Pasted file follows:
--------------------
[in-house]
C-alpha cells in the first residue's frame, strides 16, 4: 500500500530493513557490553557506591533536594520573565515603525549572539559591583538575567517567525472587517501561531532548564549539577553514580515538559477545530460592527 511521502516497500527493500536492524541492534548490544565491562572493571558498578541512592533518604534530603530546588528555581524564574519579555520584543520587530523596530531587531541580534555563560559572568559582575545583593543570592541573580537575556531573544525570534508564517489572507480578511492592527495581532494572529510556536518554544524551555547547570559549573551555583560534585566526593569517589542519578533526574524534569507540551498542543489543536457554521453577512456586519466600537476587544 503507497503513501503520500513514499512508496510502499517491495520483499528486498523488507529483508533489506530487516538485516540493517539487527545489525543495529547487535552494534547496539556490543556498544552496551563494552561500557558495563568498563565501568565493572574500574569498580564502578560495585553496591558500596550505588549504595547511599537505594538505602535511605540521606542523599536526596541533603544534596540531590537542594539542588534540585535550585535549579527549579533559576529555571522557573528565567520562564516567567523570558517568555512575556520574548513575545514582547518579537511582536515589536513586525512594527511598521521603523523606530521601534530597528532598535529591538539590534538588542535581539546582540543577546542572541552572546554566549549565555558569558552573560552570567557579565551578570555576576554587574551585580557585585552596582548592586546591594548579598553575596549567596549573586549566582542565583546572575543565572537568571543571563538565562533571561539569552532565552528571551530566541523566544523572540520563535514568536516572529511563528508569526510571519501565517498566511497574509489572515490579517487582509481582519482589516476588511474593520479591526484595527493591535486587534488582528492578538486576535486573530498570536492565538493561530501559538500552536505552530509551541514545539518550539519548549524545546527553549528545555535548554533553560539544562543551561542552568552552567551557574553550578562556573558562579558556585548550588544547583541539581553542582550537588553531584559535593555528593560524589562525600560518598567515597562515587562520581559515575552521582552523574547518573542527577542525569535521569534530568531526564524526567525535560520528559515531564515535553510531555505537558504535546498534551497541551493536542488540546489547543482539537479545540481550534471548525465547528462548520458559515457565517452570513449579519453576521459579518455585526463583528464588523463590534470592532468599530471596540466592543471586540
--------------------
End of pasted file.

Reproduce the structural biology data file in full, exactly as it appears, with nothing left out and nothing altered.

[in-house]
C-alpha cells in the first residue's frame, strides 16, 4: 500500500530493513557490553557506591533536594520573565515603525549572539559591583538575567517567525472587517501561531532548564549539577553514580515538559477545530460592527 511521502516497500527493500536492524541492534548490544565491562572493571558498578541512592533518604534530603530546588528555581524564574519579555520584543520587530523596530531587531541580534555563560559572568559582575545583593543570592541573580537575556531573544525570534508564517489572507480578511492592527495581532494572529510556536518554544524551555547547570559549573551555583560534585566526593569517589542519578533526574524534569507540551498542543489543536457554521453577512456586519466600537476587544 503507497503513501503520500513514499512508496510502499517491495520483499528486498523488507529483508533489506530487516538485516540493517539487527545489525543495529547487535552494534547496539556490543556498544552496551563494552561500557558495563568498563565501568565493572574500574569498580564502578560495585553496591558500596550505588549504595547511599537505594538505602535511605540521606542523599536526596541533603544534596540531590537542594539542588534540585535550585535549579527549579533559576529555571522557573528565567520562564516567567523570558517568555512575556520574548513575545514582547518579537511582536515589536513586525512594527511598521521603523523606530521601534530597528532598535529591538539590534538588542535581539546582540543577546542572541552572546554566549549565555558569558552573560552570567557579565551578570555576576554587574551585580557585585552596582548592586546591594548579598553575596549567596549573586549566582542565583546572575543565572537568571543571563538565562533571561539569552532565552528571551530566541523566544523572540520563535514568536516572529511563528508569526510571519501565517498566511497574509489572515490579517487582509481582519482589516476588511474593520479591526484595527493591535486587534488582528492578538486576535486573530498570536492565538493561530501559538500552536505552530509551541514545539518550539519548549524545546527553549528545555535548554533553560539544562543551561542552568552552567551557574553550578562556573558562579558556585548550588544547583541539581553542582550537588553531584559535593555528593560524589562525600560518598567515597562515587562520581559515575552521582552523574547518573542527577542525569535521569534530568531526564524526567525535560520528559515531564515535553510531555505537558504535546498534551497541551493536542488540546489547543482539537479545540481550534471548525465547528462548520458559515457565517452570513449579519453576521459579518455585526463583528464588523463590534470592532468599530471596540466592543471586540